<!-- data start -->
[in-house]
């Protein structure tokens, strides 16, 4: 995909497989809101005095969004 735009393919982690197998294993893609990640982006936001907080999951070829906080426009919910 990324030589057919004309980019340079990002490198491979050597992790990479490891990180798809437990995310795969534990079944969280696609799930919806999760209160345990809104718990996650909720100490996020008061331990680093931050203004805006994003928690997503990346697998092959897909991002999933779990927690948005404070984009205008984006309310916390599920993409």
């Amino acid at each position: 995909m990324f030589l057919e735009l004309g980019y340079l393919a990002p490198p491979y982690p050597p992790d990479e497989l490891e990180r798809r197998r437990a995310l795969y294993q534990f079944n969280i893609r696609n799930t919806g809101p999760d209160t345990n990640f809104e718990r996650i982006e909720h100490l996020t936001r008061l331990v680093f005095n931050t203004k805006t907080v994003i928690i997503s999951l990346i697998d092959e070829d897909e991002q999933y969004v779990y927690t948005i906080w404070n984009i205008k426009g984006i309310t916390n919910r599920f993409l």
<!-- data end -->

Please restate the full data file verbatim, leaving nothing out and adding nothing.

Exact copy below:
[in-house]
């Protein structure tokens, strides 16, 4: 995909497989809101005095969004 735009393919982690197998294993893609990640982006936001907080999951070829906080426009919910 990324030589057919004309980019340079990002490198491979050597992790990479490891990180798809437990995310795969534990079944969280696609799930919806999760209160345990809104718990996650909720100490996020008061331990680093931050203004805006994003928690997503990346697998092959897909991002999933779990927690948005404070984009205008984006309310916390599920993409």
């Amino acid at each position: 995909m990324f030589l057919e735009l004309g980019y340079l393919a990002p490198p491979y982690p050597p992790d990479e497989l490891e990180r798809r197998r437990a995310l795969y294993q534990f079944n969280i893609r696609n799930t919806g809101p999760d209160t345990n990640f809104e718990r996650i982006e909720h100490l996020t936001r008061l331990v680093f005095n931050t203004k805006t907080v994003i928690i997503s999951l990346i697998d092959e070829d897909e991002q999933y969004v779990y927690t948005i906080w404070n984009i205008k426009g984006i309310t916390n919910r599920f993409l």